Independent variables the one you manipulate
Dependent variables the one that you measure/record
Experimental groups gets the manipulation
Control groups equivalent BUT does not get the manipulation/treatment, eliminates extraneous variables
(extraneous anything in environment that you couldn’t anticipate that could affect outcome)
wood73067 course ID
PET408 course ID to register for Pearson simulation results
September 20th, 2012
Answers to Assignment #1
The experimenters were testing whether sematic memory questions to outperform structural or kinetic.
Independent variable?
whether you remember the most of the sematic words, or the rhyming and capital ones
Dependent variable?
how many words you remembered that were each kind of word
Experimental group?
We were the experimental group
Control Group?
We were the control group
Pros and Cons of experimental methods
Pros (can establish cause and effect)
Limitations to overcome (selection bias)
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*cannot cherry pick your audience to get the outcome you want
(testing if studying will increase your mark, can’t select Einstein, Stephan hawking, homer, and Bullwinkle)
The cure for selection bias?
Random selection (every fifth person gets tested), random assignment (randomly assign woman, then randomly
assign men, too make sure you have the same amount of each gender, but different woman and men go in
different groups randomly)
Cons of experimental methods:
-experimenter bias (when researchers preconceived ideas cause them of find what they expect to find, can
influence the participant or the researcher)
E.g. can be subtle head nod, smile. (E.g. what’s the magic word? if you don’t come up with it the parent will head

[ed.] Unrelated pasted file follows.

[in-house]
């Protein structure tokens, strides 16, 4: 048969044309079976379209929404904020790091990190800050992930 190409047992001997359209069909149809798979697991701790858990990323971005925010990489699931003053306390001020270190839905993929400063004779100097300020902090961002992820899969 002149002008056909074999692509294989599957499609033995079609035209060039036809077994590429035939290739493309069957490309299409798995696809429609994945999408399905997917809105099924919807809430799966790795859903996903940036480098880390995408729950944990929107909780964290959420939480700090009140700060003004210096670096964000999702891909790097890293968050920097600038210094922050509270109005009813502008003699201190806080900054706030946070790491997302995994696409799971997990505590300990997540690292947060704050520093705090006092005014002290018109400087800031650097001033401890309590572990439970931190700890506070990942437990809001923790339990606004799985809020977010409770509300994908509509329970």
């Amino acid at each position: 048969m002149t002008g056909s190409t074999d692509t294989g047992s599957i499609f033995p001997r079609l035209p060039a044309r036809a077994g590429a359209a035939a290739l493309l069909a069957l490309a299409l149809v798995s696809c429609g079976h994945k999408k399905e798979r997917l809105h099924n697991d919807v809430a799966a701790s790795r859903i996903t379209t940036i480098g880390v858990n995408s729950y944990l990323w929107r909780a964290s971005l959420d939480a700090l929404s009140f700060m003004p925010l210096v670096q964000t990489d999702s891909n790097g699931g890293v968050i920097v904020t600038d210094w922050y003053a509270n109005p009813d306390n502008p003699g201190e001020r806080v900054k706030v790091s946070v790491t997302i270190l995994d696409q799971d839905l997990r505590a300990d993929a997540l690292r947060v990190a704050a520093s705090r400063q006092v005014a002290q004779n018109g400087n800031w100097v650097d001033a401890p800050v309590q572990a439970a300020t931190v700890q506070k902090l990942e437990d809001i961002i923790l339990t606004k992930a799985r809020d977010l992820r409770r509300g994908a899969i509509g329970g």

nod and edge you along)
Placebo effect (response to the manipulation is due to expectations not the manipulation)
E.g. given sugar pill instead of pain medication, but psychologically think that the pain is actually less
The cure for experimenter bias and placebo effects:
Blind and double blind techniques (participants don’t know what the experiment is, whether they are getting
the sugar pill or the medication, and the experimenter is removed from the setting so they can’t hint at people
which one they have; the watch from a removed room)
Hire RA’s and remove experimenter (RA’s don’t know what the pills are for, just hand them out)
Summary of Biases:
Design concerns?
-selection bias (cure: random sampling/random assignment)
-experimenter bias (cure: blind/double blind)
-placebo (cure: exposure control group)
Outcomes of Experiments
-review scores in your group-group beside you
-measures of central tendency (mean, median, mode… )
Not everyone gets the same score
-expect a distribution (normal distribution (bell shapes)) a few at each side, most people in middle
-measure variability (gives how much variability a score has from the mean)
Little variability all bunched up close to the mean
Lots of variability wide curve
Standard deviation is an index score based on the distribution
-tells where in relation to the general plot of scores, the score falls
Inferential Statistics:
-used to test hypotheses
-lots of different tests selected on the basis of the characteristics of the study
E.g. t-test (tests difference between mean scores) or analysis of variance (the number of people within the
“mean”… if 69% of group get average between 71.8 and 72.2 and you get a 74 you are superb, while if the 10% is
71-72, even though average is 71.5, the spread is grand and you are not that significantly high, the difference isn’t
statistically exciting)
-try to determine if the results are due to chance or not
Statistical significance reliable no “important”
-compare the mean score of the sematic, rhyming, and phonemic words (based on groups not individuals)